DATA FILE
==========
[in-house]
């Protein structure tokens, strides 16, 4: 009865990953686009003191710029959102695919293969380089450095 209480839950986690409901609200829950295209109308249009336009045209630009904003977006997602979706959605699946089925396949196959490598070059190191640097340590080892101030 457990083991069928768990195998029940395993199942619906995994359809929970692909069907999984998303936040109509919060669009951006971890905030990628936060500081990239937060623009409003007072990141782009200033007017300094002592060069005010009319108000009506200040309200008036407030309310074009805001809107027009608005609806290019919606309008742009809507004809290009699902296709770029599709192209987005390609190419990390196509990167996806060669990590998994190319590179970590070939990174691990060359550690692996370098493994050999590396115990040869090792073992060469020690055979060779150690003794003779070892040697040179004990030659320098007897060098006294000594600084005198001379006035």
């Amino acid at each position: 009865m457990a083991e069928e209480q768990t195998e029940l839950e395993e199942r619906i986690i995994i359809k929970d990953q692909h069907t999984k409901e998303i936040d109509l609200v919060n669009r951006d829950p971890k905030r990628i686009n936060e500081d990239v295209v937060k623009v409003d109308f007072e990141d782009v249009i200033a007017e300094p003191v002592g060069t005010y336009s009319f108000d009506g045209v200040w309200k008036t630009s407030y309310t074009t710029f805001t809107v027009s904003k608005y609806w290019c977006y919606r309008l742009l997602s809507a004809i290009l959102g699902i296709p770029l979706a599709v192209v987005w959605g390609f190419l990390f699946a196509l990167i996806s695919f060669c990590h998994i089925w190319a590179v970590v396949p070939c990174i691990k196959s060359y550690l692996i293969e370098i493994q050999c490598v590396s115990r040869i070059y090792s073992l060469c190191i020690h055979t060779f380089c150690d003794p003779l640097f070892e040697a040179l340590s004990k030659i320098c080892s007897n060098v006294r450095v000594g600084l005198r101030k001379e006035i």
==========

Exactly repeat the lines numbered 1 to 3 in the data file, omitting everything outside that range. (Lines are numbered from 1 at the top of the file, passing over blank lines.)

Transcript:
[in-house]
């Protein structure tokens, strides 16, 4: 009865990953686009003191710029959102695919293969380089450095 209480839950986690409901609200829950295209109308249009336009045209630009904003977006997602979706959605699946089925396949196959490598070059190191640097340590080892101030 457990083991069928768990195998029940395993199942619906995994359809929970692909069907999984998303936040109509919060669009951006971890905030990628936060500081990239937060623009409003007072990141782009200033007017300094002592060069005010009319108000009506200040309200008036407030309310074009805001809107027009608005609806290019919606309008742009809507004809290009699902296709770029599709192209987005390609190419990390196509990167996806060669990590998994190319590179970590070939990174691990060359550690692996370098493994050999590396115990040869090792073992060469020690055979060779150690003794003779070892040697040179004990030659320098007897060098006294000594600084005198001379006035």
């Amino acid at each position: 009865m457990a083991e069928e209480q768990t195998e029940l839950e395993e199942r619906i986690i995994i359809k929970d990953q692909h069907t999984k409901e998303i936040d109509l609200v919060n669009r951006d829950p971890k905030r990628i686009n936060e500081d990239v295209v937060k623009v409003d109308f007072e990141d782009v249009i200033a007017e300094p003191v002592g060069t005010y336009s009319f108000d009506g045209v200040w309200k008036t630009s407030y309310t074009t710029f805001t809107v027009s904003k608005y609806w290019c977006y919606r309008l742009l997602s809507a004809i290009l959102g699902i296709p770029l979706a599709v192209v987005w959605g390609f190419l990390f699946a196509l990167i996806s695919f060669c990590h998994i089925w190319a590179v970590v396949p070939c990174i691990k196959s060359y550690l692996i293969e370098i493994q050999c490598v590396s115990r040869i070059y090792s073992l060469c190191i020690h055979t060779f380089c150690d003794p003779l640097f070892e040697a040179l340590s004990k030659i320098c080892s007897n060098v006294r450095v000594g600084l005198r101030k001379e006035i």